Is food addiction actually a thing? (Spoiler alert: nope)

18 Jul 2019

I was listening to one of my favourite podcasts the other day (GrownUpLand, co-created by the excellent Deborah Frances-White - check it out, it’s hilarious); they talk SO much sense on this show so I was devastated to hear these intelligent people talking about being addicted to sugar and junk food…

But it’s inspired me to write on the subject as I come across it ALL the time! It’s slowly becoming ingrained in everyday language as something that actually exists rather than a throwaway term to describe loving a particular food and being driven to eat it. So let’s take a deep dive and see what’s going on.

Can we be addicted to food?


Back in our hunter-gatherer days we would get greater reward from seeking out food high in calories (fatty and sweet foods) as these would give us greater energy to cope with frequent food shortages and to further seek out more food. In the current day of plenty and food abundance (well, in developed nations) we now see this as somewhat of a curse and I think has led people to rationalise that we must on some level have an addiction or compulsion to these foods. 

It’s an understandable assumption but what does the research say?

You often hear studies being thrown around that have ‘proven’ that food addiction exists. For example studies have shown that when mice are given sugar the same area of their brain responds as when they’re given cocaine. Now, there are a few things wrong with this…

1. You can’t directly relate findings from animal studies to humans. We’re entirely different beings. Well duh! Do you have a tail?

2. When you think about it, it makes perfect sense as our body is biologically driven to get pleasure from food! We need food for our basic survival and if we didn’t get pleasure from food what would be driving us to seek it out? Nothing! We would slowly wither away and die. Sorry to be dramatic but I hope you can see that when put like this it makes perfect sense that we would get a reward from eating food.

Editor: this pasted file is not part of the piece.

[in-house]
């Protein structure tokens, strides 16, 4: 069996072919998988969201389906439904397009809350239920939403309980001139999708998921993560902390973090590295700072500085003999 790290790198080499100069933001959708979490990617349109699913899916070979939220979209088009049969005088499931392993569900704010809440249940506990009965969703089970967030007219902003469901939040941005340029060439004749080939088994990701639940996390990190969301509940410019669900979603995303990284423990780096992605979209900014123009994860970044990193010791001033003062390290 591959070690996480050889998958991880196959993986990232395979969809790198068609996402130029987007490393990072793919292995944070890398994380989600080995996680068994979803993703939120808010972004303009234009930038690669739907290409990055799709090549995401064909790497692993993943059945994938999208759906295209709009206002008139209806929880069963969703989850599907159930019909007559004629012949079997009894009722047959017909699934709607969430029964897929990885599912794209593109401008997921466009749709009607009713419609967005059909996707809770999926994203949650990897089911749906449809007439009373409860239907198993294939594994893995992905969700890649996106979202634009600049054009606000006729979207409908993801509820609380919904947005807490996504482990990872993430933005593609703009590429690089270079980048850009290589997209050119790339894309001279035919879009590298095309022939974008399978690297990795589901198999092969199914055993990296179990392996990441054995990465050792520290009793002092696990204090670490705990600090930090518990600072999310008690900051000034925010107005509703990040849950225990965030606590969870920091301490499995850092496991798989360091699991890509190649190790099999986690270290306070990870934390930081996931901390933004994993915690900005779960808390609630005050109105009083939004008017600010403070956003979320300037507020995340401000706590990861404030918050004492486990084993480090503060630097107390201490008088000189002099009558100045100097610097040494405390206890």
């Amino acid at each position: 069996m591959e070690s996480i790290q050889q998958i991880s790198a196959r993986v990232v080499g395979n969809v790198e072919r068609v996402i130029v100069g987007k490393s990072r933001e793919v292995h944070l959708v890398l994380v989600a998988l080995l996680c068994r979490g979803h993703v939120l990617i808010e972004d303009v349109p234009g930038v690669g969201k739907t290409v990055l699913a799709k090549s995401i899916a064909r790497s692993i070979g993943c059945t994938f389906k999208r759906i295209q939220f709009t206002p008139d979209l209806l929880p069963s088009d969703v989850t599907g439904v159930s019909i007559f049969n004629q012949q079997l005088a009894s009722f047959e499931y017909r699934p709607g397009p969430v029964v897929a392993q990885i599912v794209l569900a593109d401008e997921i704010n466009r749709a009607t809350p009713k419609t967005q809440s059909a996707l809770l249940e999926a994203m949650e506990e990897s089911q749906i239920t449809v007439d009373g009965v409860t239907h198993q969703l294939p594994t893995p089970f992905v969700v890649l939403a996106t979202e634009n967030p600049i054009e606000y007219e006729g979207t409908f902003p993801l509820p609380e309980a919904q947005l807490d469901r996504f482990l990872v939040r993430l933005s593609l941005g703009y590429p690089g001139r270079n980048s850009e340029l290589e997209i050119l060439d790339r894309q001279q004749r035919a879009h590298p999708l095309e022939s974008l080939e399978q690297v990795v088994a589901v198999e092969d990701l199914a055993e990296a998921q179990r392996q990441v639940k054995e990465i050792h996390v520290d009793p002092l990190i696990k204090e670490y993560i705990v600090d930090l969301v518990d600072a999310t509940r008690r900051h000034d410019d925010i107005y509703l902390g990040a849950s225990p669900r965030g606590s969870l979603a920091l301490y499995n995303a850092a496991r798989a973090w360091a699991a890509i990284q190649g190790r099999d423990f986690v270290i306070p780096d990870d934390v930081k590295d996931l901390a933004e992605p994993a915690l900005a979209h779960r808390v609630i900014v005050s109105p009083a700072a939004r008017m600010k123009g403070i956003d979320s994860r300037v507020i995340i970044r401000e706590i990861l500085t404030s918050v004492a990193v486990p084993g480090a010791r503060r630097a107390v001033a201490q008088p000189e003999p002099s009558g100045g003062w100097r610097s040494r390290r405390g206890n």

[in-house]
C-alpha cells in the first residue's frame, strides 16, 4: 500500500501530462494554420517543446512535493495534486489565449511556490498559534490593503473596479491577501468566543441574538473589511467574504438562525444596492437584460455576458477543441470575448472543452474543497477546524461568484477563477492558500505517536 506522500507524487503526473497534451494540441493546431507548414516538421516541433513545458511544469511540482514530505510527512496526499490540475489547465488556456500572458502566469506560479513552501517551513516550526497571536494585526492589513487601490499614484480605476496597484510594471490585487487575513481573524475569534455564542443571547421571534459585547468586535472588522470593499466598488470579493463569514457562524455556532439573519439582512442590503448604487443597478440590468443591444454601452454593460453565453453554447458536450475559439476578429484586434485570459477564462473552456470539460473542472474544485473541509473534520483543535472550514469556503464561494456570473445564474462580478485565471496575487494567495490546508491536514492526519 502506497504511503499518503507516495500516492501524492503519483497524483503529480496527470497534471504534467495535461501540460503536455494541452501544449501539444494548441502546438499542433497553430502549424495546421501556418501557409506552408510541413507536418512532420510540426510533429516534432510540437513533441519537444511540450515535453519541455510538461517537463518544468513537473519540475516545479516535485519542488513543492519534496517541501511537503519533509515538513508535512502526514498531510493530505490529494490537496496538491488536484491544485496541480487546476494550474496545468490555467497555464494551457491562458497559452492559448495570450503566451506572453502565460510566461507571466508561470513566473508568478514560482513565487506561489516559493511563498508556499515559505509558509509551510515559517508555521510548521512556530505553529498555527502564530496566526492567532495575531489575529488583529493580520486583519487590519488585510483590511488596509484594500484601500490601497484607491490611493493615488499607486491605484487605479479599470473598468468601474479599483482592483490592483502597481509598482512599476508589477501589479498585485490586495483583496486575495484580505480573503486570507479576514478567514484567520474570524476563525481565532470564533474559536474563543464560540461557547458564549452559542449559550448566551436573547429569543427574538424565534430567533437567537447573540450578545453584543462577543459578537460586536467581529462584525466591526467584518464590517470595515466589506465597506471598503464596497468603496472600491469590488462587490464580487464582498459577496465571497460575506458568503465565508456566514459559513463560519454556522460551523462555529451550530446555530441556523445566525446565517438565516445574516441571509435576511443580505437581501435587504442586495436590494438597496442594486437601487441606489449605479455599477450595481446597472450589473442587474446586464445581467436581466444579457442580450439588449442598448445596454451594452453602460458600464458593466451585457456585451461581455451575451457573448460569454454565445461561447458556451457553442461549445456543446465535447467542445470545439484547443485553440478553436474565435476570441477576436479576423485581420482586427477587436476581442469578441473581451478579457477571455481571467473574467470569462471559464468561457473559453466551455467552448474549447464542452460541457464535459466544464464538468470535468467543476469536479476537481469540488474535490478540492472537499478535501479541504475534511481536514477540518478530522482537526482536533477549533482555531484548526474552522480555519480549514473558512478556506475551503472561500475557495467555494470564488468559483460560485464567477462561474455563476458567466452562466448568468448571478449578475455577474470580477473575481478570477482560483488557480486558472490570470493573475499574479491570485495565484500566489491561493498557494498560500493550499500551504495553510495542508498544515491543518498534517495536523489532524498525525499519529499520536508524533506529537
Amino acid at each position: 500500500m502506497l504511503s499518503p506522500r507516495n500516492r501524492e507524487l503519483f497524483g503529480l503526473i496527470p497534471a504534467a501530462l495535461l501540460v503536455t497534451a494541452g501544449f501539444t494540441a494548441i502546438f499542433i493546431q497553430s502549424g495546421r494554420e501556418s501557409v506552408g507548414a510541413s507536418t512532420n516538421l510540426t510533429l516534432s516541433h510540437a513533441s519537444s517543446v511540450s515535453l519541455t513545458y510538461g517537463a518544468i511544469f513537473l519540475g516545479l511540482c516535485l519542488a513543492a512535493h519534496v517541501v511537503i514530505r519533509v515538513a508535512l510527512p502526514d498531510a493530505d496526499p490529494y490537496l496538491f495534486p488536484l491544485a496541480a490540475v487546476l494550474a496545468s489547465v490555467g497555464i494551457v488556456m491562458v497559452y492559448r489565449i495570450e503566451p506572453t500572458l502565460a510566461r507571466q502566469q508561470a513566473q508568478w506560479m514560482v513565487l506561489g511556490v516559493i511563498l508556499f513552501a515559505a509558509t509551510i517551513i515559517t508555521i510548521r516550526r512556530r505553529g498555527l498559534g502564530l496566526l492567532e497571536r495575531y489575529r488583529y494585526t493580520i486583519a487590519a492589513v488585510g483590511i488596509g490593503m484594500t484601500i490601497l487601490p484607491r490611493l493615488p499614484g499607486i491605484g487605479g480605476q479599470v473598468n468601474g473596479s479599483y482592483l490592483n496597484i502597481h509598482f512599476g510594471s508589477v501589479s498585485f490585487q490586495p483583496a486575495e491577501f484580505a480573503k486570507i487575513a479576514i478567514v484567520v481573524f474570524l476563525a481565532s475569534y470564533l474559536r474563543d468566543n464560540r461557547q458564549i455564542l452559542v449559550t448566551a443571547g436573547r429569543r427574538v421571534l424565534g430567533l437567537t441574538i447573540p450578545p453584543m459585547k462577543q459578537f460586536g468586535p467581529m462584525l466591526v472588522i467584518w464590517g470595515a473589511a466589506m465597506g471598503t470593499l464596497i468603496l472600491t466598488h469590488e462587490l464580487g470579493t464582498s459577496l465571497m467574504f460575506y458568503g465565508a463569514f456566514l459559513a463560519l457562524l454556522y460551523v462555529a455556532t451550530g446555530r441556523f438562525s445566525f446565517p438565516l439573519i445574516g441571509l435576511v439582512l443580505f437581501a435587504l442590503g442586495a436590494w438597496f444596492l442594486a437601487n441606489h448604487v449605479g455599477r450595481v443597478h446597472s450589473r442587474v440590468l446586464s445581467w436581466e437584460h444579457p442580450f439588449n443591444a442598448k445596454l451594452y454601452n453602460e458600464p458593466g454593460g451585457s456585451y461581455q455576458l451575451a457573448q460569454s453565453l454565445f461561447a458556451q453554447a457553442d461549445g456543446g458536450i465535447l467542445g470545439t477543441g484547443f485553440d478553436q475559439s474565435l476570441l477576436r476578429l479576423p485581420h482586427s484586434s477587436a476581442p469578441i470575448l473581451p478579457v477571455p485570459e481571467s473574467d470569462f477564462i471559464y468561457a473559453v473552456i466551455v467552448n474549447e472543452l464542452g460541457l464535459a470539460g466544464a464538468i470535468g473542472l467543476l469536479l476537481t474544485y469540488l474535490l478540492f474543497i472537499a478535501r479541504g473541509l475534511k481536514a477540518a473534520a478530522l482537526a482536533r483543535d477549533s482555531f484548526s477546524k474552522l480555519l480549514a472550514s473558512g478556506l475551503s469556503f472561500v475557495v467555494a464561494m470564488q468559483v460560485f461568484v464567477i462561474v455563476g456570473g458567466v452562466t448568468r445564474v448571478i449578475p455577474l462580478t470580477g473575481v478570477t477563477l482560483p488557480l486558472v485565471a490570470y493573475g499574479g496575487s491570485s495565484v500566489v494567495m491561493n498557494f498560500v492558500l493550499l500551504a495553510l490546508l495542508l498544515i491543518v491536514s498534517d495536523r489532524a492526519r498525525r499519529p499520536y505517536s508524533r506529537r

Apart from caffeine we don’t know of any specific component in food that has addictive properties. Most of the food we eat is a complex mixture of different compounds and nutrients which we call the food matrix. This is vastly different to the simpler chemical composition of alcohol, nicotine, drugs etc which are linked with substance misuse. Animal studies into food addiction mostly use single foods like sugar and in fairly high doses. Ever sat down and had a bowl of sugar for lunch? Didn’t think so…

So if we can’t be addicted to food, then what’s going on?

Restrict-binge cycle

Some people feel compelled to eat, even when they’re not hungry. I mean I’ve definitely been there, feeling like if I open a family sized bar of chocolate I’ll eat the whole thing even though I know it’ll make me feel gross. And I’ve done that, many times; feeling like shit and a failure for days after. But why was this if I’m not addicted to chocolate? Well, let’s talk about the restrict-binge cycle.

Restriction by itself can lead people to feel crazy around certain foods, to overeat and even binge. Think of it like a pendulum; the harder and more frequently you restrict food the harder and more frequently you’ll overeat or binge. This is probably one of the leading reasons people might feel like they’re addicted to food and can’t trust themselves around certain foods.

Intuitive eaters overeat a whole lot less BECAUSE they don’t restrict any foods they love. Once you’ve made peace with all foods (i.e. internally recognise that no food is inherently better than others) and know that you can still eat that food tomorrow and the next day and the next it’s a whole lot easier to just eat the amount that’s right for you at that time. It kind of takes the shine off particular foods so they become just as enticing as any other food.

When I came to truly know that I can eat as much chocolate as I like, day after day I felt so free! And now a family sized bar of chocolate lasts weeks in my house, rather than a few guilt-ridden minutes.

Eating addiction

In a small subset of people (we don’t yet know how many people this might actually affect) addiction to the behaviour of eating might be what’s going on. Foods with both high fat and sugar content (which aren’t really seen in the natural food environment) might be particularly linked with a compulsion to overeat. This might lead to weight gain in some people, but not all.

There’s been very little research in this area, particularly in humans so we need more evidence to really know what’s going on and to be able to help people with a behavioural addiction to eating.

It’s unfair to group the life-devastating addictions to gambling, sex, alcohol and drugs which are recognised as being actual diseases with ‘addictions’ to chocolate or burgers say. While it’s okay to recognise weird feelings around certain foods it’s oversimplified to call it an addiction to specific foods. Intuitive eating helps to reduce the crazy around certain foods and bring more normality to eating patterns by leveling the playing field of foods and taking commonly restricted foods down from their pedestals.


“Addiction is not really applicable to the concept of food… which we all have to eat to survive!” – Professor Julian Mercer, The Rowett Institute